Back, from left: Bill Ferguson, Gerry Gomez, Jeffrey Stollmeyer, Leslie Hylton, Tyrell Johnson, Bertie Clarke, Peter Bayley, Foffie Williams.  Middle, from left: George Headley, Ivan Barrow, Rolph Grant (c), Jack Kidney (manager), John Cameron, Learie Constantine, Manny Martindale.  Front, from left: Bam Bam Weekes, Derek Sealy, Vic Stollmeyer © Getty Images
West Indies in England, 1939. Back, from left: Bill Ferguson, Gerry Gomez, Jeffrey Stollmeyer, Leslie Hylton, Tyrell Johnson, Bertie Clarke, Peter Bayley, Foffie Williams. Middle, from left: George Headley, Ivan Barrow, Rolph Grant (c), Jack Kidney (manager), John Cameron, Learie Constantine, Manny Martindale. Front, from left: Bam Bam Weekes, Derek Sealy, Vic Stollmeyer © Getty Images

May 17, 1955. Leslie Hylton, West Indian pace bowler of the 1930s, was hanged in Jamaica on charges of murdering his wife. Arunabha Sengupta recounts the gruesome details of the crime and punishment.

The charges of spot-fixing and throwing matches in modern day cricket may continue to shock and astound many, but cricket and cricketers have had a long association with more heinous crimes.

On this day in 1955, Leslie Hylton, West Indian fast bowler of the 1930s, was hanged in Jamaica after being found guilty of murdering his wife.

The weirdest Test match

Hylton, a long-serving paceman of Jamaica, took 13 wickets in his first Test series against Bob Wyatt’s Englishmen in 1934-35. He made his debut in the first Test at Kensington Oval, one of the weirdest ever played.

On a pitch severely affected by rain, West Indies were sent in to bat and managed a score of 102. In reply, Manny Martindale and Hylton picked up three wickets apiece and reduced England to 81 for 7 by the end of the first day. With overnight rain making a pudding of the wicket, Wyatt declared at that score. West Indies captain Jackie Grant countered the poor conditions by reversing the batting order and sent Hylton to open the innings. He batted solidly to notch his highest Test score of 19, and eventually top-scored for the side.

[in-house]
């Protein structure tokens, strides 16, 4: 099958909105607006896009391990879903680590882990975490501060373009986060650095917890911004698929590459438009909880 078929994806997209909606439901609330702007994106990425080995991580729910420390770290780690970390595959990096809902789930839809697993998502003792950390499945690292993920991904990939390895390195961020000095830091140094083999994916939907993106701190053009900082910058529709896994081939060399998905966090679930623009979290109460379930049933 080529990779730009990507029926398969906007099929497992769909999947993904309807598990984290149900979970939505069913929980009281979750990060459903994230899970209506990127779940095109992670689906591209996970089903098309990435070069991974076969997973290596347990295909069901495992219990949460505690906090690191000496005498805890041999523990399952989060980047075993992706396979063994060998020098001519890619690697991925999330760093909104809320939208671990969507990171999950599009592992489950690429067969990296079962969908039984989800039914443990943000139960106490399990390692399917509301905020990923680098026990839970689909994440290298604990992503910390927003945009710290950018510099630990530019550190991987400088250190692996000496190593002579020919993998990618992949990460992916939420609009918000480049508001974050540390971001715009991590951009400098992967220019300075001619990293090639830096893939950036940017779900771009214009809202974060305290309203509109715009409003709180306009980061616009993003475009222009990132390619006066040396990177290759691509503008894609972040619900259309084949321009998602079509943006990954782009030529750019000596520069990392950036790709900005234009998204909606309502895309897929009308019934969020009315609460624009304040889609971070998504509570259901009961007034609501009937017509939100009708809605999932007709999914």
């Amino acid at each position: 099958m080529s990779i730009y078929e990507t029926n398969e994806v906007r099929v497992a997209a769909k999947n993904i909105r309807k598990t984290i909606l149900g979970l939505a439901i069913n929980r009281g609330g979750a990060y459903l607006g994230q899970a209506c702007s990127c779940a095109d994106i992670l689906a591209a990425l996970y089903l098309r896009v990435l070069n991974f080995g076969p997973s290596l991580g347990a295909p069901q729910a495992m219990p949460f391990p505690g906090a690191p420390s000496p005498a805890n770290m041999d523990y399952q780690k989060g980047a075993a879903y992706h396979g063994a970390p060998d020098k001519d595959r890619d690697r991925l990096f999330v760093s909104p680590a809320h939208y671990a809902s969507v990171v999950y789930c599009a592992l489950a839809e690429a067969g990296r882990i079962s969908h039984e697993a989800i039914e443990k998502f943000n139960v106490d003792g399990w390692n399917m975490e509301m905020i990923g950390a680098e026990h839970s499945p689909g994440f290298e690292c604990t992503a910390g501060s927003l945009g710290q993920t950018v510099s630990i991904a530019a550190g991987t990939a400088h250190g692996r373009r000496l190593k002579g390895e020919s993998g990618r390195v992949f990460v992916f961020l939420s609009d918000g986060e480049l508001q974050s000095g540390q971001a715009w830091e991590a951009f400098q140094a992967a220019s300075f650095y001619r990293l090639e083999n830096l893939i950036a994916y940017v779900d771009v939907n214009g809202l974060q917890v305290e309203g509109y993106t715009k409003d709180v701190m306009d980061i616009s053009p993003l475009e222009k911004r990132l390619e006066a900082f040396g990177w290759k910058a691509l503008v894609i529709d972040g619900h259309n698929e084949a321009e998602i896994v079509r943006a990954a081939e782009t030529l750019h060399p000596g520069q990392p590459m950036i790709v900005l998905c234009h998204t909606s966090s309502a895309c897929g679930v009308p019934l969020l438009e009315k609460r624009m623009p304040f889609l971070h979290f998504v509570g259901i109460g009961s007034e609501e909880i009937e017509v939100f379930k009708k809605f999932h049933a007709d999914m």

Amidst more rain, followed by strong sunshine and wind which made batting almost impossible, Grant declared at 51 for 6. He closed the innings immediately after George Headley fell for a duck — a bold and bizarre move, to make England bat when the conditions were at their worst, although three front-line batsmen — George Carew, Derek Sealy and Charles Jones were yet to bat. In England’s second innings, Martindale picked up five wickets. But, although Hylton made the ball rise awkwardly, his inexperience showed and he was taken for runs by the experienced England batsmen. Wally Hammond sealed the issue with a six over extra cover and England reached the 73-run target with four wickets in hand.

However, West Indies won two of the three remaining Tests to clinch the series and Hylton bowled impressively in the second and third Tests.

Hylton travelled to England in 1939, but by then he was past his prime. He played in the first two Tests and was dropped for the Oval match — which turned out to be the last before the Second World War. He ended his career with 19 wickets from 6 Tests at 26.12. He retired from First-Class cricket the same year and settled into a life of civil service as a foreman.